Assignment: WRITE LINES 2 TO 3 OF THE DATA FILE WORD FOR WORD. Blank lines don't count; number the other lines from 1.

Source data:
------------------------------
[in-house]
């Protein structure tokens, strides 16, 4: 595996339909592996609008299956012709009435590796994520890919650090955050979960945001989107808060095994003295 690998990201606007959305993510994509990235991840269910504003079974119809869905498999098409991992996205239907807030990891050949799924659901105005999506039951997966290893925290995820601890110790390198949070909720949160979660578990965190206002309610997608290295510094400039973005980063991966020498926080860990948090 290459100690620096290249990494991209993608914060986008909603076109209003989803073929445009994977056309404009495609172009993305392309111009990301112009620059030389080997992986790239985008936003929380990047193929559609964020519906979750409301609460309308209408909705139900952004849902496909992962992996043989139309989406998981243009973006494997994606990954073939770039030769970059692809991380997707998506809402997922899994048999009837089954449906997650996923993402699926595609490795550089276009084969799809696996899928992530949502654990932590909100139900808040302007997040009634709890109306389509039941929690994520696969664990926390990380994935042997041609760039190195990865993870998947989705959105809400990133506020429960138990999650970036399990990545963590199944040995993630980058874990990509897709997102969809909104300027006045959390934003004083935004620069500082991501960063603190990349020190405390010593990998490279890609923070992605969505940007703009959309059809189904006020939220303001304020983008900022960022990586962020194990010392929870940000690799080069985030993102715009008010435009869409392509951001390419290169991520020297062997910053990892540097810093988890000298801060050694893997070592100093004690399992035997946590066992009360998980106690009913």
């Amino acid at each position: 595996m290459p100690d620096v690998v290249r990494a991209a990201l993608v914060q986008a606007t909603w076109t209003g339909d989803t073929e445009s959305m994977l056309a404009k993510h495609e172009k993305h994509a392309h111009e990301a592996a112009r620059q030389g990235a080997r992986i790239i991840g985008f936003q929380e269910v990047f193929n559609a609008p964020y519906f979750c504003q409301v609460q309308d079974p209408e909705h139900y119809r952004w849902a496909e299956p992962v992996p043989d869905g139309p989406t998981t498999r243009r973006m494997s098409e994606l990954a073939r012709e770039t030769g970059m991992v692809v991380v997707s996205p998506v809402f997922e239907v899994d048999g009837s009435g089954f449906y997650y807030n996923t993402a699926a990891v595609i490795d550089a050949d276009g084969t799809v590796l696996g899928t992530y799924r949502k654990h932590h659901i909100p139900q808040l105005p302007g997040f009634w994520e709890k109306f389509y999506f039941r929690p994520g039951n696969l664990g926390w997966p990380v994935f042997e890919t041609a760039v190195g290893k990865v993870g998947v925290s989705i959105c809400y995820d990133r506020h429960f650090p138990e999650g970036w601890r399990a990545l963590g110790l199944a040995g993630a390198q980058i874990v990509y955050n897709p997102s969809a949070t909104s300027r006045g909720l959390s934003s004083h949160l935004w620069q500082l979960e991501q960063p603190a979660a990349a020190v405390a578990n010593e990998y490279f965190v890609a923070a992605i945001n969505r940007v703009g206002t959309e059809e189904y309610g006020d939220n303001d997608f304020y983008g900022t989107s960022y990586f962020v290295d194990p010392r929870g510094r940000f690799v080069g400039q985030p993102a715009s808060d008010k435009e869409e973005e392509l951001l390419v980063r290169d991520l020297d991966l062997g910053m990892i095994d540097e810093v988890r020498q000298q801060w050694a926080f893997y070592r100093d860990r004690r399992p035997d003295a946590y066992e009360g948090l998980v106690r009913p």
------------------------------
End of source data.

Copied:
């Protein structure tokens, strides 16, 4: 595996339909592996609008299956012709009435590796994520890919650090955050979960945001989107808060095994003295 690998990201606007959305993510994509990235991840269910504003079974119809869905498999098409991992996205239907807030990891050949799924659901105005999506039951997966290893925290995820601890110790390198949070909720949160979660578990965190206002309610997608290295510094400039973005980063991966020498926080860990948090 290459100690620096290249990494991209993608914060986008909603076109209003989803073929445009994977056309404009495609172009993305392309111009990301112009620059030389080997992986790239985008936003929380990047193929559609964020519906979750409301609460309308209408909705139900952004849902496909992962992996043989139309989406998981243009973006494997994606990954073939770039030769970059692809991380997707998506809402997922899994048999009837089954449906997650996923993402699926595609490795550089276009084969799809696996899928992530949502654990932590909100139900808040302007997040009634709890109306389509039941929690994520696969664990926390990380994935042997041609760039190195990865993870998947989705959105809400990133506020429960138990999650970036399990990545963590199944040995993630980058874990990509897709997102969809909104300027006045959390934003004083935004620069500082991501960063603190990349020190405390010593990998490279890609923070992605969505940007703009959309059809189904006020939220303001304020983008900022960022990586962020194990010392929870940000690799080069985030993102715009008010435009869409392509951001390419290169991520020297062997910053990892540097810093988890000298801060050694893997070592100093004690399992035997946590066992009360998980106690009913």
């Amino acid at each position: 595996m290459p100690d620096v690998v290249r990494a991209a990201l993608v914060q986008a606007t909603w076109t209003g339909d989803t073929e445009s959305m994977l056309a404009k993510h495609e172009k993305h994509a392309h111009e990301a592996a112009r620059q030389g990235a080997r992986i790239i991840g985008f936003q929380e269910v990047f193929n559609a609008p964020y519906f979750c504003q409301v609460q309308d079974p209408e909705h139900y119809r952004w849902a496909e299956p992962v992996p043989d869905g139309p989406t998981t498999r243009r973006m494997s098409e994606l990954a073939r012709e770039t030769g970059m991992v692809v991380v997707s996205p998506v809402f997922e239907v899994d048999g009837s009435g089954f449906y997650y807030n996923t993402a699926a990891v595609i490795d550089a050949d276009g084969t799809v590796l696996g899928t992530y799924r949502k654990h932590h659901i909100p139900q808040l105005p302007g997040f009634w994520e709890k109306f389509y999506f039941r929690p994520g039951n696969l664990g926390w997966p990380v994935f042997e890919t041609a760039v190195g290893k990865v993870g998947v925290s989705i959105c809400y995820d990133r506020h429960f650090p138990e999650g970036w601890r399990a990545l963590g110790l199944a040995g993630a390198q980058i874990v990509y955050n897709p997102s969809a949070t909104s300027r006045g909720l959390s934003s004083h949160l935004w620069q500082l979960e991501q960063p603190a979660a990349a020190v405390a578990n010593e990998y490279f965190v890609a923070a992605i945001n969505r940007v703009g206002t959309e059809e189904y309610g006020d939220n303001d997608f304020y983008g900022t989107s960022y990586f962020v290295d194990p010392r929870g510094r940000f690799v080069g400039q985030p993102a715009s808060d008010k435009e869409e973005e392509l951001l390419v980063r290169d991520l020297d991966l062997g910053m990892i095994d540097e810093v988890r020498q000298q801060w050694a926080f893997y070592r100093d860990r004690r399992p035997d003295a946590y066992e009360g948090l998980v106690r009913p």